... As I look back on 68 long years I can see where I took a path of pleasure that was greedy and indulgent.  I should have been more temperant in my decisions and not tasted life quite so robustly.

I'm not sure I agree. I took a more temperate path. I think you did better. I think where you are now is about the best of anyone I've known and I think you are wiser than most, too. At 68 you're spending the weekend camping with your daughters - you did well. That will continue, I'm sure.

Comment by Jerry DeNuccio on June 12, 2015 at 10:30am

Buddhism has always impressed me as both fearless and provocative.  It says, flatly, unsugar-coated, that change happens and that suffering results from attachment to things of the world.  Then, it basically asks, "do you have the wherewithal to abandon your yesterday and remake your tomorrow by doing something about it"?  In this country, happiness is made to almost seem an obligation we must pursue, but I like what Hawthorne says: "Happiness in this world, when it comes, comes incidentally.  Make it an object of pursuit, and it leads us a wild-goose chase.  Follow some other object, and very possibly we may find that we have caught happiness without dreaming of it."  For many people, that "other object" is a faith tradition.

Comment by Zanelle on June 12, 2015 at 11:30am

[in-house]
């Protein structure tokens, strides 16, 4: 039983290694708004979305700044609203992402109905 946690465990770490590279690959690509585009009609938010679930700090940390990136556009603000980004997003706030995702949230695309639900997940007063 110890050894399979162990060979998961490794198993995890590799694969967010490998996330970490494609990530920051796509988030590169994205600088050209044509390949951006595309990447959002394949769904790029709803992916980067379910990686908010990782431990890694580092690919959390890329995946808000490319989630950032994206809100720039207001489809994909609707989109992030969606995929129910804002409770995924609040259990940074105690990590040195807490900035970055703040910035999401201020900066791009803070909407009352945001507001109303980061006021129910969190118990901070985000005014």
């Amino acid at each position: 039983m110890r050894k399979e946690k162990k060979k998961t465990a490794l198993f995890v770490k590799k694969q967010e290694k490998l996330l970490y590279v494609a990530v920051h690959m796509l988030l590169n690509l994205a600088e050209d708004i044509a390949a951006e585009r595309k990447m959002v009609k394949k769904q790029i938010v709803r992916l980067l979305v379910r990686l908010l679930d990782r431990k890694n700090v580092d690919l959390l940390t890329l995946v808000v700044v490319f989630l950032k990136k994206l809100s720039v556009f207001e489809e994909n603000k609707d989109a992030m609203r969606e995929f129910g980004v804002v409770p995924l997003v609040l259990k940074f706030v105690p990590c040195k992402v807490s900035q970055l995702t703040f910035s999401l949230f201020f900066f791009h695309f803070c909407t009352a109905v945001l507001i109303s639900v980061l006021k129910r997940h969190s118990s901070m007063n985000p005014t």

Jerry, I always loved the simple truth of Buddhism too but the avoid suffering stuff got to me as I read the teachings here.  I agree that you cant chase get it by the way as you explore the world in other ways.   Good thought.

Thanks for the compliment nc but I am pretty nervous with all this getting older stuff and being alone.  Then when I am rested and eating I get brave. 

Anna,  adaptogens.  I love that word.  Ill look into them but mostly I think the bad is sometimes a good thing and a big fight can release some of the tension and right the balance again in some odd way.  There are no easy answers.  Peace is possible tho.

Comment by Anna Herrington on June 12, 2015 at 12:55pm

" a big fight can release some of the tension "

Well, this does seem to be how/why we are still married, over here.  ha!   : )

Making up is fun, anyway.

Comment by Heidi Banerjee on June 14, 2015 at 7:45am

Per coincidence, I am also reading literature on Buddhism. There is one book in particular I like which I have read about 20yrs ago.

"Pure Heart, Enlightened Mind" by Maura Soshin O'Halloran ( THE LIFE & LETTERS OF AN IRISH ZEN SAINT )

Comment by vzn on June 14, 2015 at 10:07am
re jmacs comment, reminds me. you might enjoy the writings of osho who considered himself espousing a philosophy of "zorba the buddha"... have read several of his books last few yrs... he was in many ways a sensualist!